BEES ARE HERE AT LAST
April 4, 2010
coldest and most prolonged southern winter in recent memory, I enjoy getting
questions about courting animals and flowering plants. I have answered
the following question many times about a frequent visitor to decks and
other wooden structures at this time of year.
Q. We start
sitting on our unpainted back porch about this time each year, and we
notice that sawdust is falling from the underside of the roof. Do we have
termites or are the black bumblebees that fly around responsible? We think
they burrow into the eaves and wood frame. One will occasionally threaten
me by hovering in front of my face. Should we get rid of them, or are
they important pollinators?
A. The short
answers are don't get rid of them, and yes they serve a significant role
as pollinators. Instead of eradicating the wood-burrowing, shiny black
bees, watch them, listen to them, and otherwise enjoy them. They are carpenter
bees, which are about an inch long. They do not have the yellow, fuzzy
appearance of bumblebees, but carpenter bees sometimes sport a two-tone
look when carrying a supply of yellow pollen.
cycle of carpenter bees is relatively straightforward. From early to late
spring throughout much of the country, they emerge from holes in natural
or man-made wood and seek mates. Males sometimes appear aggressive by
buzzing loudly and flying in front of a person's face. But it's just an
act. Male carpenter bees are completely harmless. Like other bees and
wasps, only the females have stingers.
bees have a distinctive light-colored spot on the face that is presumably
a signal to other males during mating season to watch their manners and
back off. To enjoy a particularly impressive show, have someone (in my
case it was a grandson) wear a bright yellow shirt at the height of carpenter
bee mating season. Male bees buzzed right up to the front of the shirt,
apparently challenging what they thought was the biggest bee on the block.
You can bring the adventure to another level when one hovers in front
of you. Grab it and hold it in your hand. It will be mad when you let
it go but will not sting. Be sure you grab a male and not one of the females,
which have black faces with no yellow spot, but also have a stinger.
bees literally chew a tunnel into wood. The females prefer an already
created hole, but some additional excavation and reorganization may be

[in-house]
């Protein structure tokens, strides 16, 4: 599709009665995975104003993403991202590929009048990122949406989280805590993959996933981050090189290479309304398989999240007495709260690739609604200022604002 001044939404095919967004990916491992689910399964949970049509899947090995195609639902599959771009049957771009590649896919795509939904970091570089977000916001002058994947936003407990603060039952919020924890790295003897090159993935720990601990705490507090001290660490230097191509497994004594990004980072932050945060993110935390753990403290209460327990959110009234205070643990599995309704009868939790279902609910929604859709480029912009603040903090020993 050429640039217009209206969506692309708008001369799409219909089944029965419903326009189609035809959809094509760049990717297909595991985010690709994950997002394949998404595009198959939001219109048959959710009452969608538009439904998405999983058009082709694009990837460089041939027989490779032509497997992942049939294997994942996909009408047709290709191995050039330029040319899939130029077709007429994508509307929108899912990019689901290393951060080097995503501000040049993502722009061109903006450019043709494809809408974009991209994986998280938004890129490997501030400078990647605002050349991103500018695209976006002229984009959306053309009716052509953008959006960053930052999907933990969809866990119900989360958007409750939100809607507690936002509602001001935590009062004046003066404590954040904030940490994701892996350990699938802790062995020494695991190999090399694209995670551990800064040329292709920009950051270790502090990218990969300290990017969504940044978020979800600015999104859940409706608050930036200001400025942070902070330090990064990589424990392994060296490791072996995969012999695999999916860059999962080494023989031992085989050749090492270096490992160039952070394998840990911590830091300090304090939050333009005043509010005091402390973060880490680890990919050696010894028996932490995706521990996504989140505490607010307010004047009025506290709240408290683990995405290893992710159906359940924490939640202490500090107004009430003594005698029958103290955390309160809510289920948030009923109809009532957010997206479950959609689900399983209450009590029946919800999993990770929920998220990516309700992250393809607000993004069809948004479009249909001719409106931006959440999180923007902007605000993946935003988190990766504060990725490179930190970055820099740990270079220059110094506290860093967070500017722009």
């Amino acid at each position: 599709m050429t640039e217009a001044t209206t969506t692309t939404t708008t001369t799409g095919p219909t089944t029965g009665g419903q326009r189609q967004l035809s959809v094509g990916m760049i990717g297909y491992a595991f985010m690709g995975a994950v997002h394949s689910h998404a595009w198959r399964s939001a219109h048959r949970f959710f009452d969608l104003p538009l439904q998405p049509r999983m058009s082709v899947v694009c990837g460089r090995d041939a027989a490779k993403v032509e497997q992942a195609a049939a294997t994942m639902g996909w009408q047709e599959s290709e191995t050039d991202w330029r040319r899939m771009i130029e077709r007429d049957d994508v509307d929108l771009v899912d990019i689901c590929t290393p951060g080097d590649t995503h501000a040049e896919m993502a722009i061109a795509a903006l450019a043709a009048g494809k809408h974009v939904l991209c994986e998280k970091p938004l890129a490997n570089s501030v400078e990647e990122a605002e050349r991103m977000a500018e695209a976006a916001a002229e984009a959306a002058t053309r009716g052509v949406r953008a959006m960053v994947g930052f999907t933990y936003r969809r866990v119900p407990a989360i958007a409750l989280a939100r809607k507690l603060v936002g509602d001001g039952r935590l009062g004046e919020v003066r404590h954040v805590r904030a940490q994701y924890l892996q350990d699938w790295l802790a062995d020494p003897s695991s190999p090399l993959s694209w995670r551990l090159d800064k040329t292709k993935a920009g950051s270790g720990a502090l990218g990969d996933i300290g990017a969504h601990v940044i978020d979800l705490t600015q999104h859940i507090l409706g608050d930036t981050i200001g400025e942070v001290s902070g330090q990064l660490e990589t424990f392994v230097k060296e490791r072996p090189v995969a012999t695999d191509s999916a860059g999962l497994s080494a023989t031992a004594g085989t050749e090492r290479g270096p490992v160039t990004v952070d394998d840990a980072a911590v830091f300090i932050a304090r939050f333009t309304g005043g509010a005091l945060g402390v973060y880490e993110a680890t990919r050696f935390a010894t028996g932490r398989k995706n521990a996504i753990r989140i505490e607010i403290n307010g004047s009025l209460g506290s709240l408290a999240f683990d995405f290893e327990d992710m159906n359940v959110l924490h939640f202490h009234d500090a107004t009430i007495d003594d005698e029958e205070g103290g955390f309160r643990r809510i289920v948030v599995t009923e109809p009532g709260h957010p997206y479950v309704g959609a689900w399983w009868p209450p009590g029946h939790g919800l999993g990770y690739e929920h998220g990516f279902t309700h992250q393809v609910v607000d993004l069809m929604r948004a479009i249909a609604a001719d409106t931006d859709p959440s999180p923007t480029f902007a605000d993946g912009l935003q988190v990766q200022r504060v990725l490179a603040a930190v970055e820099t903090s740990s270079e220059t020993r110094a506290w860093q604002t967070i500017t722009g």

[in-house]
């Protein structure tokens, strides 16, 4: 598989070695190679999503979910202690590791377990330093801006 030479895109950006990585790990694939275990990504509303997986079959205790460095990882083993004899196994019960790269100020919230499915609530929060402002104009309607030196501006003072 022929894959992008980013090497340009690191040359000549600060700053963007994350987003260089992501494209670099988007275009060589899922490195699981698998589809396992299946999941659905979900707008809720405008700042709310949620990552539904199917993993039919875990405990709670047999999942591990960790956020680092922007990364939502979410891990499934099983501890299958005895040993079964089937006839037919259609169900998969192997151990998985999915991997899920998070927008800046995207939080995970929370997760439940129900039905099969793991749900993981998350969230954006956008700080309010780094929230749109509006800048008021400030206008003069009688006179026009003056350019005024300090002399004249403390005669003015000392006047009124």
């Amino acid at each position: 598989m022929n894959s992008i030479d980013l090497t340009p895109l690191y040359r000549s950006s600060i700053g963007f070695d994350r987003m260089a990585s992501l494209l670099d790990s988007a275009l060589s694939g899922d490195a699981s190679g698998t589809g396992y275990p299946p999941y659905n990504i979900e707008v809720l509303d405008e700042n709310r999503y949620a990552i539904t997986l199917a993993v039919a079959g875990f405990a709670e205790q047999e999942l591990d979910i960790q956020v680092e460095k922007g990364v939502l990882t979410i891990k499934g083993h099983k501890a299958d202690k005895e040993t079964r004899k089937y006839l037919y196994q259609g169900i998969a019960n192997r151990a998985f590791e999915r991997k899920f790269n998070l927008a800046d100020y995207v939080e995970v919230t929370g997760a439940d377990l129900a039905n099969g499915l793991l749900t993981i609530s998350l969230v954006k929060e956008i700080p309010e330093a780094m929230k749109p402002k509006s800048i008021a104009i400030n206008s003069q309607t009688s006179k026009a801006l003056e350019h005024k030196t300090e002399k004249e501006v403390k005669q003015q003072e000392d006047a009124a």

part of the process, much like someone moving into a new apartment might
paint the walls or rearrange the furniture. Having a visitor sit in the
chair beneath a carpenter bee reconstruction project with a steady stream
of sawdust trickling from the ceiling can be entertaining--at least to
the host. Female carpenter bees gather pollen, store it in the burrows,
and lay their eggs. The pollen serves as a source of nutrition for the
larvae. The adult bees die during the summer; the recently born ones spend
the winter in the previously completed holes.
response to carpenter bees is unreasonable, particularly those who recommend
using pesticides to eliminate them. No pesticide kills just the target
organism. Many other harmless creatures die as well. Besides, just how
harmful are carpenter bees? It's possible that enough burrowing over the
years could cause structural damage that might weaken a porch roof. But
since carpenter bees make it simple on themselves by using holes that
have already been constructed instead of making new ones, demolishing
an entire structure would take a lot of burrowing. Maybe our porch will
eventually fall down from the annual attack of the carpenter bees, but
we will have gotten considerable entertainment from these fascinating
creatures before that happens.
hazards of many animals are overstated. This is certainly true of carpenter
bees. If we eliminated them, we would lose not only an industrious pollinator
but also the opportunity to watch and hear a live-action nature show.
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